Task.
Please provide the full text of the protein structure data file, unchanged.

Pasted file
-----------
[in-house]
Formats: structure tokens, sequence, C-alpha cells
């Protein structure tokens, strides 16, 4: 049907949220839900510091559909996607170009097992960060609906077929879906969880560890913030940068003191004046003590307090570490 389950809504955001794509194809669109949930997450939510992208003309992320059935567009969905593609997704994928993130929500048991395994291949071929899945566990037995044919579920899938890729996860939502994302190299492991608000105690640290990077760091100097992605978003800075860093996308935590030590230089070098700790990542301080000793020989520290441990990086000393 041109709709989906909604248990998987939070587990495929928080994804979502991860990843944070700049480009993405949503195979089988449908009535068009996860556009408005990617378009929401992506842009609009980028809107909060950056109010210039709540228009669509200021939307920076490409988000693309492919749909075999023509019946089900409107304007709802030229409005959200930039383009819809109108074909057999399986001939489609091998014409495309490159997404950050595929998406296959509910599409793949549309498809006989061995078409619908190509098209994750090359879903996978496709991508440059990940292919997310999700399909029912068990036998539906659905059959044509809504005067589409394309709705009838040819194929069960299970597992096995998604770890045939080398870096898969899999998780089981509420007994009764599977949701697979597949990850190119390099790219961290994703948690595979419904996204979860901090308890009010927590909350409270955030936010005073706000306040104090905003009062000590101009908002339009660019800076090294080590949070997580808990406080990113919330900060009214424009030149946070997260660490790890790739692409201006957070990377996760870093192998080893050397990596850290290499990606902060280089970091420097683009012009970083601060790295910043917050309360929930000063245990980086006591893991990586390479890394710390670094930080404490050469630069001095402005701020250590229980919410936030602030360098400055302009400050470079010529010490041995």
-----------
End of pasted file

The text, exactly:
[in-house]
Formats: structure tokens, sequence, C-alpha cells
């Protein structure tokens, strides 16, 4: 049907949220839900510091559909996607170009097992960060609906077929879906969880560890913030940068003191004046003590307090570490 389950809504955001794509194809669109949930997450939510992208003309992320059935567009969905593609997704994928993130929500048991395994291949071929899945566990037995044919579920899938890729996860939502994302190299492991608000105690640290990077760091100097992605978003800075860093996308935590030590230089070098700790990542301080000793020989520290441990990086000393 041109709709989906909604248990998987939070587990495929928080994804979502991860990843944070700049480009993405949503195979089988449908009535068009996860556009408005990617378009929401992506842009609009980028809107909060950056109010210039709540228009669509200021939307920076490409988000693309492919749909075999023509019946089900409107304007709802030229409005959200930039383009819809109108074909057999399986001939489609091998014409495309490159997404950050595929998406296959509910599409793949549309498809006989061995078409619908190509098209994750090359879903996978496709991508440059990940292919997310999700399909029912068990036998539906659905059959044509809504005067589409394309709705009838040819194929069960299970597992096995998604770890045939080398870096898969899999998780089981509420007994009764599977949701697979597949990850190119390099790219961290994703948690595979419904996204979860901090308890009010927590909350409270955030936010005073706000306040104090905003009062000590101009908002339009660019800076090294080590949070997580808990406080990113919330900060009214424009030149946070997260660490790890790739692409201006957070990377996760870093192998080893050397990596850290290499990606902060280089970091420097683009012009970083601060790295910043917050309360929930000063245990980086006591893991990586390479890394710390670094930080404490050469630069001095402005701020250590229980919410936030602030360098400055302009400050470079010529010490041995």